Despite a lack of association between nut consumption and AF, beneficial effects of nuts have been reported on numerous outcomes considered to be important risk factors for developing AF. Nuts have been shown to improve serum cholesterol levels [13], lower blood pressure [14, 2428], lower the risk of DM [16], improve weight loss [15], improve inflammation [29], and lower the risk of cardiovascular mortality [17]. Our study has several strengths, including a large sample size, 20 years follow up, use of a standardized questionnaires, and a homogeneous group of male physicians able to recognize signs and symptoms of AF than the general population.


In summary, our study does not provide evidence in support of a significant association between nut consumption and incident AF among US male physicians.


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We are indebted to the participants in the PHS for their outstanding commitment and cooperation and to the entire PHS staff for their expert and unfailing assistance.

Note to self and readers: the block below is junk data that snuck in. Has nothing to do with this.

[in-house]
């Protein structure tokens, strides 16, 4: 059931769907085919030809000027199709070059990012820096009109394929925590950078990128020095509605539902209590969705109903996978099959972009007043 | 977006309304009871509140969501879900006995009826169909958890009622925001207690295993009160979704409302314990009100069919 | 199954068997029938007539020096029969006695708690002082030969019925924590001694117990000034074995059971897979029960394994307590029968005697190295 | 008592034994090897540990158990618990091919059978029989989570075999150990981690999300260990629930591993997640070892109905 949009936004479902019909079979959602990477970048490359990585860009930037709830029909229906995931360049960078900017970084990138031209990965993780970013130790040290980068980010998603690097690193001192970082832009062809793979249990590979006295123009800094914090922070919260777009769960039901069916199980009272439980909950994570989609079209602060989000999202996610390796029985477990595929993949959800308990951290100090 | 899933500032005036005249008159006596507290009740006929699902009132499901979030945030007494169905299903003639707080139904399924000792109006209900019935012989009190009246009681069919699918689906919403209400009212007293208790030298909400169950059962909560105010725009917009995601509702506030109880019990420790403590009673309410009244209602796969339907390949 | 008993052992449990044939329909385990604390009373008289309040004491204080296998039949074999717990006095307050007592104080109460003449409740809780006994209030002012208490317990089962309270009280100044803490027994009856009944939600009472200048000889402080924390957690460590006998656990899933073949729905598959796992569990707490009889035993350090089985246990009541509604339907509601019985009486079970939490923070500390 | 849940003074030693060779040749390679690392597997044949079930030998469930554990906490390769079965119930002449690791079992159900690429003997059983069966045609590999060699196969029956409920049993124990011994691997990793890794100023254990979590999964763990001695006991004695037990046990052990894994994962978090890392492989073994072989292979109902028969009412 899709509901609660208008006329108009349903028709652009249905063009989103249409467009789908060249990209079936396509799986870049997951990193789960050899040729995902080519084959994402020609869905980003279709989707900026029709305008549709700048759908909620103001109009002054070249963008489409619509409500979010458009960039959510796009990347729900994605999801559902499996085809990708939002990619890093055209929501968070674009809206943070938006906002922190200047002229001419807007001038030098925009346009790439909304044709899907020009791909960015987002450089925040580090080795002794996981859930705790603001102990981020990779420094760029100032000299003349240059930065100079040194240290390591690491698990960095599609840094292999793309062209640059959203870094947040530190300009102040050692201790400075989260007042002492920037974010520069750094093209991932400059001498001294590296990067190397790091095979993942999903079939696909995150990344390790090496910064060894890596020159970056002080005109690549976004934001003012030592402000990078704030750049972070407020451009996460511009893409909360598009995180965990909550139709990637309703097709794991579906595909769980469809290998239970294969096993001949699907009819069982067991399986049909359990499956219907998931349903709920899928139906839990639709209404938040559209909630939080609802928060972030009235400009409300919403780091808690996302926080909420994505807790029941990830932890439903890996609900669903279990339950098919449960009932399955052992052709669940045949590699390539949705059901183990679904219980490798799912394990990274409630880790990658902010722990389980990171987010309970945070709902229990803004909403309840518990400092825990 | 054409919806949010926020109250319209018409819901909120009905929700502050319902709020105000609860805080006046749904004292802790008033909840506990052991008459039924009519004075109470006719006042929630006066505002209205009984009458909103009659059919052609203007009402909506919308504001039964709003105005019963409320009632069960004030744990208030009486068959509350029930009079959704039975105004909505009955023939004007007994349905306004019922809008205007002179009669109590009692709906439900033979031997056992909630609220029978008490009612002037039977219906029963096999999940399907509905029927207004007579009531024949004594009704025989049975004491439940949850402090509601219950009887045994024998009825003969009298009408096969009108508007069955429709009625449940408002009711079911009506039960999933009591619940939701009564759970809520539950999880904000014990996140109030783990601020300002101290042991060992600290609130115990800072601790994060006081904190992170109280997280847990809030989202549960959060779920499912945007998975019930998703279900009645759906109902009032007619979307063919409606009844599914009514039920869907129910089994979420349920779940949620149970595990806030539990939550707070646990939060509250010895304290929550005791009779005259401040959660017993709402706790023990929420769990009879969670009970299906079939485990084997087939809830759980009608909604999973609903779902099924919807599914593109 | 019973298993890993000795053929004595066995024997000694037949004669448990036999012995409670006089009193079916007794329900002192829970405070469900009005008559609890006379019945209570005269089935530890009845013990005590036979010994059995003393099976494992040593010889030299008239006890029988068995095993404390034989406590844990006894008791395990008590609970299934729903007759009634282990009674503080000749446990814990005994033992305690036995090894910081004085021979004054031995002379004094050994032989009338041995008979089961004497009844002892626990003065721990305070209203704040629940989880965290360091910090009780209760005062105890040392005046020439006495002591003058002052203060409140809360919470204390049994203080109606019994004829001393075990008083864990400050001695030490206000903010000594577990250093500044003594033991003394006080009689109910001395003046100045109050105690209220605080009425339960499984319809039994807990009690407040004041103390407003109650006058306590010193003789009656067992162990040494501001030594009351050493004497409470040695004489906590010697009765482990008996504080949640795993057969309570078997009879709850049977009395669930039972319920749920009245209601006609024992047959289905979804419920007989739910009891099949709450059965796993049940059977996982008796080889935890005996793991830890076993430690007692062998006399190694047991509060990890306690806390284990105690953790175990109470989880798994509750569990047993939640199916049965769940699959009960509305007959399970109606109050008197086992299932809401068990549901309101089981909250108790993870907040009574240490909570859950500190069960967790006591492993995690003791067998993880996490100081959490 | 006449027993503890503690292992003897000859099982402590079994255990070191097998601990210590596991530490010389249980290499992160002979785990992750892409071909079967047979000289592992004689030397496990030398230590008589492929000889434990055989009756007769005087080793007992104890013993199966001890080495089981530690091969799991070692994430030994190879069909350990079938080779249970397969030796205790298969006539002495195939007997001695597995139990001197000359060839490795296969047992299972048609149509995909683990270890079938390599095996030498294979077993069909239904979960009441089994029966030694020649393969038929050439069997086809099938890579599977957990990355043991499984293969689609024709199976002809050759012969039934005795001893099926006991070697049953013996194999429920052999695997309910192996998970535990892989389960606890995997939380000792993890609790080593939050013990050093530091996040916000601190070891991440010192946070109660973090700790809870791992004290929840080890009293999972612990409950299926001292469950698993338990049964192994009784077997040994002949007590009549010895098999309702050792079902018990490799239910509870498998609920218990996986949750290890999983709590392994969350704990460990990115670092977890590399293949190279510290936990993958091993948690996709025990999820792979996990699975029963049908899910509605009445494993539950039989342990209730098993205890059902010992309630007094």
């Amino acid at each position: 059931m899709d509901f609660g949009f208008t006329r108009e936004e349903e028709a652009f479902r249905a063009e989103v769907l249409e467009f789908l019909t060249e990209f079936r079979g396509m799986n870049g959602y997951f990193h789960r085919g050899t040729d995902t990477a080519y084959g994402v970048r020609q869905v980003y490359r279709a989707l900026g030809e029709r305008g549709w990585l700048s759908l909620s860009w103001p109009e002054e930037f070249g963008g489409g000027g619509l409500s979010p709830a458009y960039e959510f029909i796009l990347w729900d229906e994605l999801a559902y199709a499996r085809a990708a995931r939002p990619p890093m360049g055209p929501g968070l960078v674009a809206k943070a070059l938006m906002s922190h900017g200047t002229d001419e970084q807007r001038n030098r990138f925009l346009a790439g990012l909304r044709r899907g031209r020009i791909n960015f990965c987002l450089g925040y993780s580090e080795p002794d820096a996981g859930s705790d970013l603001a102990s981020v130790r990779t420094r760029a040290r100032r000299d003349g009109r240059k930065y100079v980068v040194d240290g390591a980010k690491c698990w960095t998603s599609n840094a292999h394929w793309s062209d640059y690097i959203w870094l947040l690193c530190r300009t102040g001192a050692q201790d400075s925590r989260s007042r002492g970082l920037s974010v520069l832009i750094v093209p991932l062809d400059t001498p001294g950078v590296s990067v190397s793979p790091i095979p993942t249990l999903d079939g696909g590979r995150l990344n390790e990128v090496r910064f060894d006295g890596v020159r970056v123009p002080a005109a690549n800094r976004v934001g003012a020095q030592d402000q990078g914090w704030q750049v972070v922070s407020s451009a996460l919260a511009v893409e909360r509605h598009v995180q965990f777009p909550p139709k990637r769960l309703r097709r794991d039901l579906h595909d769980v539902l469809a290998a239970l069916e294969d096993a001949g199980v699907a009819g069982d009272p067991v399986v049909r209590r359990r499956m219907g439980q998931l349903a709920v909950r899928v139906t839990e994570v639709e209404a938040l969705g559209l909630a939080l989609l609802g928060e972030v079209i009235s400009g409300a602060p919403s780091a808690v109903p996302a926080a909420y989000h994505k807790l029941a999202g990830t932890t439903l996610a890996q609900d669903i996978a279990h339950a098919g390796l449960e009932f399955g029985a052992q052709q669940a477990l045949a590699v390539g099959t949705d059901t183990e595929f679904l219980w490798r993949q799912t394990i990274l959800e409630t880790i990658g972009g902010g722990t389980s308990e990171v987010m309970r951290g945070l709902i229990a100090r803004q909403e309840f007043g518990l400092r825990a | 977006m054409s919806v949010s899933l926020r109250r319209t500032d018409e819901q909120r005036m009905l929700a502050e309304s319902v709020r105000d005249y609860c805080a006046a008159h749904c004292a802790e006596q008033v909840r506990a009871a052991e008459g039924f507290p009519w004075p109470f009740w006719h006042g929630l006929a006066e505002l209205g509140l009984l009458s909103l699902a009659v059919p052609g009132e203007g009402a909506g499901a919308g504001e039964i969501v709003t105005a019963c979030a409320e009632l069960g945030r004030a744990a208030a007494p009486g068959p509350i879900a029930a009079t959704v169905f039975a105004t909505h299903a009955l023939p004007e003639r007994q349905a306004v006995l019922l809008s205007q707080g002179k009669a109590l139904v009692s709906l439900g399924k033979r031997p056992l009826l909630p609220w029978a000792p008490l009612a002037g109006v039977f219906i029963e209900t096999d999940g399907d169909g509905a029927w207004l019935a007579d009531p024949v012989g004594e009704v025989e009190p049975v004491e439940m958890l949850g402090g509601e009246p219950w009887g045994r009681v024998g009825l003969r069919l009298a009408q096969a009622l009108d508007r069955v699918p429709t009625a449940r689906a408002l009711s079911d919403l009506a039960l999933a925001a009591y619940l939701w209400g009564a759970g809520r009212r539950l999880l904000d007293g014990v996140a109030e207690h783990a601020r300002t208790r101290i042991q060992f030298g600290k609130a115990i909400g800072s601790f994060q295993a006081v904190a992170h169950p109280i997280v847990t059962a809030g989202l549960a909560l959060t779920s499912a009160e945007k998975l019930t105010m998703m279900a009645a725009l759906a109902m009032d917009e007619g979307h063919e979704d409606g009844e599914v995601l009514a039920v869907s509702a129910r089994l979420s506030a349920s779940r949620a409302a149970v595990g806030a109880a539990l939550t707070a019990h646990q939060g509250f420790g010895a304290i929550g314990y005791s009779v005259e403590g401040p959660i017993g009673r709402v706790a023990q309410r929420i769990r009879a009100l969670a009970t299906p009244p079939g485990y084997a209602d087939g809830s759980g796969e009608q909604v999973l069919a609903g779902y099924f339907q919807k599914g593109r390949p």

Grants funding and role of the funding source. The Physicians' Health Study is supported by grants CA-34944, CA-40360 and CA-097193 from the National Cancer Institute and grants HL-26490, and HL-34595, from the National Heart, Lung and Blood Institute of Health, Bethesda, MD. Funding agencies play no role in the data collection, analysis and manuscript preparation.

Acknowledgement to all contributors who do not meet the criteria for authorship N/A.

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Correspondence to O Khawaja.

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The authors declare that they have no competing interests.

Authors' contributions

Each author has participated sufficiently, intellectually or practically, in the work to take public responsibility for the content of the article, including the conception, design, and conduct of the experiment and for data interpretation. OK participated in study design, carried out collection of data, data analyses and drafted the manuscript. JG helped in drafting the manuscript along with providing significant advice and consultation. LD conceived of the study, participated in study design, helped in drafting the manuscript and provided significant advice and consultation. All authors read and approved the final manuscript.

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Khawaja, O., Gaziano, J. & Djousse, L. Nut consumption and risk of atrial fibrillation in the Physicians' Health Study. Nutr J 11, 17 (2012).

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  • Nuts
  • Diet
  • Atrial fibrillation
  • Epidemiology
  • Risk factors